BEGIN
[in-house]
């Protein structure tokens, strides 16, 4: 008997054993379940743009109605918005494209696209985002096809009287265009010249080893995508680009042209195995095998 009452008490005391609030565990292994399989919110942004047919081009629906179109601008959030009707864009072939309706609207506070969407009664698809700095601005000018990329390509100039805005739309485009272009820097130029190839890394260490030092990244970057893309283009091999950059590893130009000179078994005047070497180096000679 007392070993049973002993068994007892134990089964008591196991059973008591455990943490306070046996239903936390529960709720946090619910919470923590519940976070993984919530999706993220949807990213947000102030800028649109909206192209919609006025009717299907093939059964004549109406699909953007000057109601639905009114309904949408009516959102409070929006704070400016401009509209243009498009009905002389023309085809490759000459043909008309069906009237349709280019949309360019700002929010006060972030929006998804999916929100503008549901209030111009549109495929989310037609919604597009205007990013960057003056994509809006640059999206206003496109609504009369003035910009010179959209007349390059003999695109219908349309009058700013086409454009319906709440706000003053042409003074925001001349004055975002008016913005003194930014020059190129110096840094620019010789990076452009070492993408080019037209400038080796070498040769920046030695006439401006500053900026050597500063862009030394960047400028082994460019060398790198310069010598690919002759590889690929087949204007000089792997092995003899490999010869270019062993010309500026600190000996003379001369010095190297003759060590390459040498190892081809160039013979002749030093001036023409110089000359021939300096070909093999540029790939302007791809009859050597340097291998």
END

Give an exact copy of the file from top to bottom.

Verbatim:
[in-house]
């Protein structure tokens, strides 16, 4: 008997054993379940743009109605918005494209696209985002096809009287265009010249080893995508680009042209195995095998 009452008490005391609030565990292994399989919110942004047919081009629906179109601008959030009707864009072939309706609207506070969407009664698809700095601005000018990329390509100039805005739309485009272009820097130029190839890394260490030092990244970057893309283009091999950059590893130009000179078994005047070497180096000679 007392070993049973002993068994007892134990089964008591196991059973008591455990943490306070046996239903936390529960709720946090619910919470923590519940976070993984919530999706993220949807990213947000102030800028649109909206192209919609006025009717299907093939059964004549109406699909953007000057109601639905009114309904949408009516959102409070929006704070400016401009509209243009498009009905002389023309085809490759000459043909008309069906009237349709280019949309360019700002929010006060972030929006998804999916929100503008549901209030111009549109495929989310037609919604597009205007990013960057003056994509809006640059999206206003496109609504009369003035910009010179959209007349390059003999695109219908349309009058700013086409454009319906709440706000003053042409003074925001001349004055975002008016913005003194930014020059190129110096840094620019010789990076452009070492993408080019037209400038080796070498040769920046030695006439401006500053900026050597500063862009030394960047400028082994460019060398790198310069010598690919002759590889690929087949204007000089792997092995003899490999010869270019062993010309500026600190000996003379001369010095190297003759060590390459040498190892081809160039013979002749030093001036023409110089000359021939300096070909093999540029790939302007791809009859050597340097291998």